Sunday, 28 February 2016
My Review of "Thin Ice" by Quentin Bates
This is book 5 of Quentin Bates "Office Gunnhildur" series. I have not read any of the other titles but was able to follow the storyline and enjoyed this book as a stand alone so I don't think it matters if you've read them or not - or if you read them out of sequence. What is does mean is that if you like it, there are 4 more for you to read - a massive plus!
This crime novel is set in Iceland. The location is incredibly atmospheric and really adds another dimension of suspense and tension. The snow creates a slightly suffocating feel and emphasises the sense of being trapped felt by the hostage victims. The story is of two small time criminals whose plans for a quick escape go wrong when their getaway driver fails to show up. In a panic, they jump into the nearest moving car and there begins their descent into a more serious set of crimes as they end up with two hostages in an isolated hotel which is closed for the season. At the same time, Officer Gunnhildur is investigating the death of a thief in a house fire. Both stories seem unrelated but as the investigation continues it is clear they are linked.
The thing I enjoyed most about this novel was that you were immediately thrown straight into the action and there was not a moment of pause or reflection. The narrative hurtles along at a really rapid pace with events unfolding quickly. Bates switches between the two stories and several characters which makes it a quick read and means that you want to read on to find out what happens. The reader is continuously presented with new information, new twists and developments which makes it quite filmic in a way and a gripping read. There is a wide cast of characters to keep track of but this fits with the action and style of the novel.
Erna, one of the hostages, is an interesting character. Not particularly likeable, she flits from displays of aggressive confidence to hysteria. She puts herself in danger with reckless threats to the hostage takers Ossur and Magni and then as Gunnhildur's investigation continues, there are hints of a more wild past and a mystery surrounding the paternity of her daughter Tinna. Her daughter Tinna is a similarly complex character. At 24 years old she is appears more shrew and perceptive. I spent a lot of the novel wondering whether she was a calculating manipulator or a foolish promiscuous young girl who enjoyed taking risks. She is not a typical victim and her reaction to the hostage situation is a great twist to the story. Her role is indicated early on when her mother pleadingly asks, "What are we going to do?" and Tinna's reply is that she is "enjoying the ride."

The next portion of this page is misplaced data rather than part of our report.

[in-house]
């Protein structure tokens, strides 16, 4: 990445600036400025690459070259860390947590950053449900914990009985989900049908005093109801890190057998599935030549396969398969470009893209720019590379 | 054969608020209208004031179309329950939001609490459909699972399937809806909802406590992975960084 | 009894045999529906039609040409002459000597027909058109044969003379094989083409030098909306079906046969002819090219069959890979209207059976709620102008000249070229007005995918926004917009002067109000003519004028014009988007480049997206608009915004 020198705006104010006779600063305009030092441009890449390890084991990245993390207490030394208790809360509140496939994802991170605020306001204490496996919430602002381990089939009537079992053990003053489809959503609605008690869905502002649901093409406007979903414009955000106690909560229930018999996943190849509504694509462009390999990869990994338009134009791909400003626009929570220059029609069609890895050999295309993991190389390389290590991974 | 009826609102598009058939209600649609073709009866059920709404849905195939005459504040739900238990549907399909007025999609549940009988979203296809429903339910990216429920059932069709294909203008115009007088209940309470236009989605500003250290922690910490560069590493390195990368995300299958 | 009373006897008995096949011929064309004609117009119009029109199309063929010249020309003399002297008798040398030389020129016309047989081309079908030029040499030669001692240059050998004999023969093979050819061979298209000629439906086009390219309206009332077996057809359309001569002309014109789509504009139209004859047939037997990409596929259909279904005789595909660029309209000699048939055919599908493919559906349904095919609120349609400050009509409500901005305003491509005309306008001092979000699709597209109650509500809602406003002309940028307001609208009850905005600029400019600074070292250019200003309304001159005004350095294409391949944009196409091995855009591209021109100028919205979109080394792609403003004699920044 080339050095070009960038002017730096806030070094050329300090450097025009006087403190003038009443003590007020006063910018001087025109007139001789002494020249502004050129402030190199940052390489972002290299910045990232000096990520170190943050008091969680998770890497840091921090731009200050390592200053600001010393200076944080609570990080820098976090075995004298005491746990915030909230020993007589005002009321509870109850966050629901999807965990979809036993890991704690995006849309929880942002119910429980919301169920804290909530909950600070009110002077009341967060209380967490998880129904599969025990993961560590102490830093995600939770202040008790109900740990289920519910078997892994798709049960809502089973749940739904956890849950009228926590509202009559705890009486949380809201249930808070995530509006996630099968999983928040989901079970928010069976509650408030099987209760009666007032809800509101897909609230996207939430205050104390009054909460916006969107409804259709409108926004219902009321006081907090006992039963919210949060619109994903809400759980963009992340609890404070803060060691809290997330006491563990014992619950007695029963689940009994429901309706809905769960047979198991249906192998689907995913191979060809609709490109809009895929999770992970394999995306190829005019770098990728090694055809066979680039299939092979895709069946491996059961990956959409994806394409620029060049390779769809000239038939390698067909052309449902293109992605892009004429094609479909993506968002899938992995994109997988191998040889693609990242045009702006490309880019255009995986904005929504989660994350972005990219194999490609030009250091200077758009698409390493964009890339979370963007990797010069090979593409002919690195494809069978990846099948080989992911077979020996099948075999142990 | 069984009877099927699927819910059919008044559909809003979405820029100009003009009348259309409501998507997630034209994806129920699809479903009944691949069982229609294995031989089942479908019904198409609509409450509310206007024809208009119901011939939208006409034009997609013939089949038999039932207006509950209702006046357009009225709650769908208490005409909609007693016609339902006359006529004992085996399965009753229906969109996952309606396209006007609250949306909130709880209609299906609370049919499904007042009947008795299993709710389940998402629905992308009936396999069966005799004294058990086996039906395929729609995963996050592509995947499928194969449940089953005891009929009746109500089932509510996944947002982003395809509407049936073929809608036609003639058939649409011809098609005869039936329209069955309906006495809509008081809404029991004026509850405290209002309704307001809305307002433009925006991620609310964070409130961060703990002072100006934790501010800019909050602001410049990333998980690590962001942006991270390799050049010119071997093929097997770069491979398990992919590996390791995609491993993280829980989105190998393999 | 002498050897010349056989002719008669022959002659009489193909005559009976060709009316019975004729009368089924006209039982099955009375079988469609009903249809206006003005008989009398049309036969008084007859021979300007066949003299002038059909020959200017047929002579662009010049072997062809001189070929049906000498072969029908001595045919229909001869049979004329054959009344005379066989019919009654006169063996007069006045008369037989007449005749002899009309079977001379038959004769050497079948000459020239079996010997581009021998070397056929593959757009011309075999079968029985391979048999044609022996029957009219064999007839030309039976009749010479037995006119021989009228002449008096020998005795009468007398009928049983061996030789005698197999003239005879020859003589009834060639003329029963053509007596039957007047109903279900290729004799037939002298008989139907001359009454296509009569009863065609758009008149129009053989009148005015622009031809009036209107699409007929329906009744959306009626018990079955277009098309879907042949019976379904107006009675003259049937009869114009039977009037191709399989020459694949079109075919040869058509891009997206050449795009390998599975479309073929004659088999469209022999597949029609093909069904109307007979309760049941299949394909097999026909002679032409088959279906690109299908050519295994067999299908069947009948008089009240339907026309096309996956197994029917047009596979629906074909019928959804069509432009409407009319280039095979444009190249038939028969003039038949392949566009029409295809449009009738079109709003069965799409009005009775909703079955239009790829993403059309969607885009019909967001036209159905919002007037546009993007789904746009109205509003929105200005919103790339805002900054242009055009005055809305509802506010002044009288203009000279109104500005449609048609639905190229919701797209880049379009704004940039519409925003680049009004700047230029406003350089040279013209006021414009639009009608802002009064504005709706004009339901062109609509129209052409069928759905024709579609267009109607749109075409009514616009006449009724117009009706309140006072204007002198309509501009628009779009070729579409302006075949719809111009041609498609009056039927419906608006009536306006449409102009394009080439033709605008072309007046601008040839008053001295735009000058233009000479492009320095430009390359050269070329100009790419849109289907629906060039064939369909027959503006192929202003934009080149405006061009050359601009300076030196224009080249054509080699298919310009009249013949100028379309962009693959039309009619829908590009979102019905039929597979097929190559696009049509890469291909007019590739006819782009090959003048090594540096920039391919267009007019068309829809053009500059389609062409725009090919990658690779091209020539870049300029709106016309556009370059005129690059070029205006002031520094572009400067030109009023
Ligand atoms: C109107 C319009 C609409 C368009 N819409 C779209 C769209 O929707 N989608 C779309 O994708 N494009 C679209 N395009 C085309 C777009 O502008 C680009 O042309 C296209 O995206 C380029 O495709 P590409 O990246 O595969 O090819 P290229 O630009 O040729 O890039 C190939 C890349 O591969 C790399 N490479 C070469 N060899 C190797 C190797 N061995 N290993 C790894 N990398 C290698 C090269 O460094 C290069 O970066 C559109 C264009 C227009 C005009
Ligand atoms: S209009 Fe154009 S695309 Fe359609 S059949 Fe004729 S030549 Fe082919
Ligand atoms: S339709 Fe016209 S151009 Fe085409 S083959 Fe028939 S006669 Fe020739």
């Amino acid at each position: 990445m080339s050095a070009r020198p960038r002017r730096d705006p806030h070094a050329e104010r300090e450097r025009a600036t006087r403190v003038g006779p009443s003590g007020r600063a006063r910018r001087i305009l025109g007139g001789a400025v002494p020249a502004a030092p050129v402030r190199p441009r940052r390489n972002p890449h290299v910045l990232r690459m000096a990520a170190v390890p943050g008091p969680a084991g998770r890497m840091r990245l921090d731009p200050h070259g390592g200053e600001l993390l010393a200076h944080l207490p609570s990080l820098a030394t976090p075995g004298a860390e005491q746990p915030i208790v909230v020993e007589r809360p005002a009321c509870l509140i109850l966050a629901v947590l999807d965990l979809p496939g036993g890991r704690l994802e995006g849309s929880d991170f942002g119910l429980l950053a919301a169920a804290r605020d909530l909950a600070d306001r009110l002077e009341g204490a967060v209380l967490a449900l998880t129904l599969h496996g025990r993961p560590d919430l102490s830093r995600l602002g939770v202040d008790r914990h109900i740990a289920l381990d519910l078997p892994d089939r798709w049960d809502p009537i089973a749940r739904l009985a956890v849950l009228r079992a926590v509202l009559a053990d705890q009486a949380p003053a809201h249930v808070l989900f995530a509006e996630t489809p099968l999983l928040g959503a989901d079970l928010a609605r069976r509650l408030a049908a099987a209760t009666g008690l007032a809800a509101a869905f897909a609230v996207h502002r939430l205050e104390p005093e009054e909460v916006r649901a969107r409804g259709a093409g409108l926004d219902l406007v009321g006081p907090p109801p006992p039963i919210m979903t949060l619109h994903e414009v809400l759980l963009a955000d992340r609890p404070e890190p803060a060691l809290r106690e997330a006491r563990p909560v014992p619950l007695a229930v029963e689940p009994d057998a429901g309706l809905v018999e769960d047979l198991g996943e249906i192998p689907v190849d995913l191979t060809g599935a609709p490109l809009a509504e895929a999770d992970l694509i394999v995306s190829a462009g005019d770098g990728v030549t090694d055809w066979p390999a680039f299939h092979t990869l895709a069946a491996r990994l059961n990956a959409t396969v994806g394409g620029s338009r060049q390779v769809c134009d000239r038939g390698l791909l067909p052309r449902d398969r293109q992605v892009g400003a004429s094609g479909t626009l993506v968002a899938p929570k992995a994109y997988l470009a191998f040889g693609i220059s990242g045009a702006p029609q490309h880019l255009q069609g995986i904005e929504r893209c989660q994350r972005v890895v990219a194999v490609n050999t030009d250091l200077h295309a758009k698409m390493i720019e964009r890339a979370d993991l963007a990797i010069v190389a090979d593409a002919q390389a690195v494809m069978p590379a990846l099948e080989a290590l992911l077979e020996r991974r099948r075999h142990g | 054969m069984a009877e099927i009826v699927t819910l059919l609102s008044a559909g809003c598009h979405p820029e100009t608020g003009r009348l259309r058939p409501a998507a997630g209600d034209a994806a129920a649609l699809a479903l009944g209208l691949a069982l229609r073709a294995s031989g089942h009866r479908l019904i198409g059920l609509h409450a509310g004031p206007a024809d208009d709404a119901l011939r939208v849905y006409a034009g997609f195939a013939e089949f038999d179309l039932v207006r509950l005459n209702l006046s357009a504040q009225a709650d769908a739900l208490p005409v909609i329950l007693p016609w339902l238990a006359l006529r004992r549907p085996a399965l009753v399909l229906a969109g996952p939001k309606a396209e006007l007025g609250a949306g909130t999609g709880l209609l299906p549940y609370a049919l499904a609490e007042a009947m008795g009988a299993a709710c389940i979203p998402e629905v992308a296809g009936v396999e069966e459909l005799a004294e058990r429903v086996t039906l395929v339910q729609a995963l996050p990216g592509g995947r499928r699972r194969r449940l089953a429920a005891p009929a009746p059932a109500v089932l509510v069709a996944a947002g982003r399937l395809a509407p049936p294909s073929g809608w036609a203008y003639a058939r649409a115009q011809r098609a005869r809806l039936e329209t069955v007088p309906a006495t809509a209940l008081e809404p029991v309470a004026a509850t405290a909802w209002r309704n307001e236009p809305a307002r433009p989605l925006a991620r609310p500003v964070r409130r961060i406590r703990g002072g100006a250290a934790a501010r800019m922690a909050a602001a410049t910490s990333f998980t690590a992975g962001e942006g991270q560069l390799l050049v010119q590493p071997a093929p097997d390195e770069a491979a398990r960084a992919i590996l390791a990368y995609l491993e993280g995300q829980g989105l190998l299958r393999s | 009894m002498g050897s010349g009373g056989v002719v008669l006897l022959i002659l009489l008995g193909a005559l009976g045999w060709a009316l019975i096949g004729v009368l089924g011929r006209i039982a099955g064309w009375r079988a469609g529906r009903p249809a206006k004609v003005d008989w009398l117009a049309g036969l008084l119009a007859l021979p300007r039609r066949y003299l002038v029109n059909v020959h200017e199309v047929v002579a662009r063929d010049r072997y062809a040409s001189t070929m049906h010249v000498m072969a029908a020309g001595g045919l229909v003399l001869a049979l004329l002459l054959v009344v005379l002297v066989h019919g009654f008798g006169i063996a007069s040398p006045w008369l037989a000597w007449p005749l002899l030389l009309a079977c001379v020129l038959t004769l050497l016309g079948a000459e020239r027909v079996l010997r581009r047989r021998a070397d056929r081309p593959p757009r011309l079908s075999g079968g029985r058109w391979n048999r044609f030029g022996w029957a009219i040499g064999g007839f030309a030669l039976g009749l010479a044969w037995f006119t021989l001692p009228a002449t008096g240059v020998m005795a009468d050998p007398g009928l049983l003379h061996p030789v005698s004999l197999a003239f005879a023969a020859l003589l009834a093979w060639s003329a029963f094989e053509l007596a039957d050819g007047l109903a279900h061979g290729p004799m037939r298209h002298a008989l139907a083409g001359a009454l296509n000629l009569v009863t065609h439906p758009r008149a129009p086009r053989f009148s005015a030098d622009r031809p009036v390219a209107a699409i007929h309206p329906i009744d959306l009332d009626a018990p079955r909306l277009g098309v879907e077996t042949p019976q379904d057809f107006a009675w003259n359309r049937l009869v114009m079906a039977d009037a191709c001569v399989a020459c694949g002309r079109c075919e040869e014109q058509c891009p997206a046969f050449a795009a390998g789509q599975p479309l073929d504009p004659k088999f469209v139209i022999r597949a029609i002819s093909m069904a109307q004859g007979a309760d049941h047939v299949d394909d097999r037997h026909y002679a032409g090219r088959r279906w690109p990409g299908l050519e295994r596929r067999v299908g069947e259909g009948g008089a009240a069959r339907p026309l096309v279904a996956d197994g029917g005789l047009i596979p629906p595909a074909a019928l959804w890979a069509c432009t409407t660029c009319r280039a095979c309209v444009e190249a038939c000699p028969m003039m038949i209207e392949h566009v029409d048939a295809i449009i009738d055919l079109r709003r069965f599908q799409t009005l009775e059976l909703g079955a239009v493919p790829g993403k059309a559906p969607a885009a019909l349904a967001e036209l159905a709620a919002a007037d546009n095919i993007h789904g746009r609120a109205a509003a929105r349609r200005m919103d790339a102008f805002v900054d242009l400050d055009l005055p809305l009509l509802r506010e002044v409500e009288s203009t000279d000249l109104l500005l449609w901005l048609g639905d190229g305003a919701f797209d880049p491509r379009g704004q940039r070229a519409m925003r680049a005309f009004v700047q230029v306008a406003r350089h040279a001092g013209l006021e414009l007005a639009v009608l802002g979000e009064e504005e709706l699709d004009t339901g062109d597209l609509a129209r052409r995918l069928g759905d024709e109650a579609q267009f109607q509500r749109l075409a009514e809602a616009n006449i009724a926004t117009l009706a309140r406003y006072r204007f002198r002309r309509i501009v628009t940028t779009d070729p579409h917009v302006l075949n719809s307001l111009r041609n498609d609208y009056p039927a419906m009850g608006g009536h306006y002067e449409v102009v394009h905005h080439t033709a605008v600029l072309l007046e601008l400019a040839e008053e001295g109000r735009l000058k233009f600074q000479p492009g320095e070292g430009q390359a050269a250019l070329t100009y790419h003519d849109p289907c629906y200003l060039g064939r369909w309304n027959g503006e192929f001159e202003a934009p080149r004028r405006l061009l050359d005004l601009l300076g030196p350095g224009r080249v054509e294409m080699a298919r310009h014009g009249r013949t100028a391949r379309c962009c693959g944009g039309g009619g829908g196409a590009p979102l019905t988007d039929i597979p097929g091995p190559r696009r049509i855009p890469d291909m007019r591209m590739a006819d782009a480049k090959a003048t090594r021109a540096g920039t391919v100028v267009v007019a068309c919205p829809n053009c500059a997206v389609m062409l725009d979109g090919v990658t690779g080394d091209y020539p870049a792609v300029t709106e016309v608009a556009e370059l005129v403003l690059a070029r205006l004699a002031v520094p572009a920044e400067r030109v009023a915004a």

The fact that the two hostages and their criminal captors are snowed in at a deserted hotel couldn't help but remind me of Stephen King's "The Shining" which I thought actually made the whole situation more sinister for me!
Magni and Ossur are rather reluctant small time criminals who very quickly find themselves in a situation well out of their league. Magni has been forced into petty crime following redundancy and is more a victim of circumstance and this makes the reader more sympathetic towards him and his relationship with his hostages more intriguing.
I also enjoyed watching the police investigation unfold. At the beginning I felt I knew more than them about the crime which was a refreshing position to be in and I thought that the way I then observed their line of questioning and conclusions an interesting angle from which to read.
This book is an easy, fast, page turning read for anyone who enjoys well crafted crime stories with strong, engaging characters. It is action packed with several narratives to keep track of and a large cast of characters to engage with but at no point is it over complicated or confusing. This is all handled very well by Bates whose writing is fluent and concise. I am looking forward to reading some of the other titles in the series as a result of discovering this book.
Thank you to NetGalley for the opportunity to review this book ahead of publication in return for a fair and honest review.
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